Ackman says he knows he'll have free riders who will mimic his investments, but he insists Pershing Square investors will still do best with his active and public approach than if they only invested in a passive portfolio.
Given that his fund makes so few bets, I asked Ackman how he manages risk at Pershing Square.
He replied that there are two ways to perform risk management: (1) using a Value-at-Risk (VaR) statistic or some variant of this in a complex analysis, or (2) asking yourself, "Can you sleep at night?" Pershing Square prefers the second approach. "If you can't sleep at night, something's wrong," said Ackman.
"You shouldn't invest in something unless you've done a lot of research and are completely comfortable with it. I think most investors overdiversify because they're lazy. They haven't done enough research into any of their companies. If they've got 200 positions, do you think they know what's going on at any one of those companies at this moment? As a result of overdiversification, their returns get watered down. Diversification covers up ignorance. We do extensive research and then feel totally comfortable with our eight or 10 positions. That's our risk management."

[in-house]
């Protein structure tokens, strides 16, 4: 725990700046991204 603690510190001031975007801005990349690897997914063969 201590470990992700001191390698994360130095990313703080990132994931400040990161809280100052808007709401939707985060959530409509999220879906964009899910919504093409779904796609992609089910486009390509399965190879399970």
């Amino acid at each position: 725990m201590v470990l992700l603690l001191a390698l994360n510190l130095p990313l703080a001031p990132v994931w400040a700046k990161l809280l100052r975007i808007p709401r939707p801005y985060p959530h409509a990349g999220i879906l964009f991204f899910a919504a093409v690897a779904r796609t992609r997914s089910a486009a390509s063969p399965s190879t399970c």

I asked Ackman how he decides whether to cut his losses on an investment that has gone bad or to stick with it.
"We're typically contrarian, like we were in General Growth, so you have to be confident in yourself in order to make bets like that. You have to be confident. You've got to trust your original analysis -- or you shouldn't be in this business. However, you have to be humble enough to see new information that comes up or that questions some of your original assumptions. If you don't do that, you're dead. We don't get it right all the time, but we don't have to in order to be successful."